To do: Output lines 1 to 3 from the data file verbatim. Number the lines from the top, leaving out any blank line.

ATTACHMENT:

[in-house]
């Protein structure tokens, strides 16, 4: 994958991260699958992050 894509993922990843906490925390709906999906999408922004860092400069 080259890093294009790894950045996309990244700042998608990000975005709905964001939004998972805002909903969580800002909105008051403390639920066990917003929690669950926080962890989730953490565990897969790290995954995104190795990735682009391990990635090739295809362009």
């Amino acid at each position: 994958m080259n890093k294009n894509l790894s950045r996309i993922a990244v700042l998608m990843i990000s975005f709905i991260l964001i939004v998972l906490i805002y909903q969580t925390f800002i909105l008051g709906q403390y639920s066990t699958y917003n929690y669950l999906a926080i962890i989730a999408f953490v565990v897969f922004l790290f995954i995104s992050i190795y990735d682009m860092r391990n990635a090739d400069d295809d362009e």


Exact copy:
[in-house]
């Protein structure tokens, strides 16, 4: 994958991260699958992050 894509993922990843906490925390709906999906999408922004860092400069 080259890093294009790894950045996309990244700042998608990000975005709905964001939004998972805002909903969580800002909105008051403390639920066990917003929690669950926080962890989730953490565990897969790290995954995104190795990735682009391990990635090739295809362009």
């Amino acid at each position: 994958m080259n890093k294009n894509l790894s950045r996309i993922a990244v700042l998608m990843i990000s975005f709905i991260l964001i939004v998972l906490i805002y909903q969580t925390f800002i909105l008051g709906q403390y639920s066990t699958y917003n929690y669950l999906a926080i962890i989730a999408f953490v565990v897969f922004l790290f995954i995104s992050i190795y990735d682009m860092r391990n990635a090739d400069d295809d362009e």